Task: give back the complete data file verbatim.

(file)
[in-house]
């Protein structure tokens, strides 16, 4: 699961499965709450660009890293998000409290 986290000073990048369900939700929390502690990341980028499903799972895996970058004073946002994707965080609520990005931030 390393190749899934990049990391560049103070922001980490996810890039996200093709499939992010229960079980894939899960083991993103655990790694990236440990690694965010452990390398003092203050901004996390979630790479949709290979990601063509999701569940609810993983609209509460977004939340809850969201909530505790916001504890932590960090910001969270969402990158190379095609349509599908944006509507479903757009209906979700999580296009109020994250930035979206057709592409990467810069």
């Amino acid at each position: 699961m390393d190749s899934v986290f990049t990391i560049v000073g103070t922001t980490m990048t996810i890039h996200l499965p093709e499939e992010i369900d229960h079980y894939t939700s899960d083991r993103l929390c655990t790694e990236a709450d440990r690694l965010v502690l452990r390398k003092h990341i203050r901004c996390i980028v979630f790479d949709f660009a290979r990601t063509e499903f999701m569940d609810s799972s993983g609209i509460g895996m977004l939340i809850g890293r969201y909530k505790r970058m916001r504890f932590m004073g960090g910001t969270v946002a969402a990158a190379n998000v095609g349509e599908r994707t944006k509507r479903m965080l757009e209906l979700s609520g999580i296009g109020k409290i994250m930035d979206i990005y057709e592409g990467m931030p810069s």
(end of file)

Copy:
[in-house]
């Protein structure tokens, strides 16, 4: 699961499965709450660009890293998000409290 986290000073990048369900939700929390502690990341980028499903799972895996970058004073946002994707965080609520990005931030 390393190749899934990049990391560049103070922001980490996810890039996200093709499939992010229960079980894939899960083991993103655990790694990236440990690694965010452990390398003092203050901004996390979630790479949709290979990601063509999701569940609810993983609209509460977004939340809850969201909530505790916001504890932590960090910001969270969402990158190379095609349509599908944006509507479903757009209906979700999580296009109020994250930035979206057709592409990467810069």
């Amino acid at each position: 699961m390393d190749s899934v986290f990049t990391i560049v000073g103070t922001t980490m990048t996810i890039h996200l499965p093709e499939e992010i369900d229960h079980y894939t939700s899960d083991r993103l929390c655990t790694e990236a709450d440990r690694l965010v502690l452990r390398k003092h990341i203050r901004c996390i980028v979630f790479d949709f660009a290979r990601t063509e499903f999701m569940d609810s799972s993983g609209i509460g895996m977004l939340i809850g890293r969201y909530k505790r970058m916001r504890f932590m004073g960090g910001t969270v946002a969402a990158a190379n998000v095609g349509e599908r994707t944006k509507r479903m965080l757009e209906l979700s609520g999580i296009g109020k409290i994250m930035d979206i990005y057709e592409g990467m931030p810069s």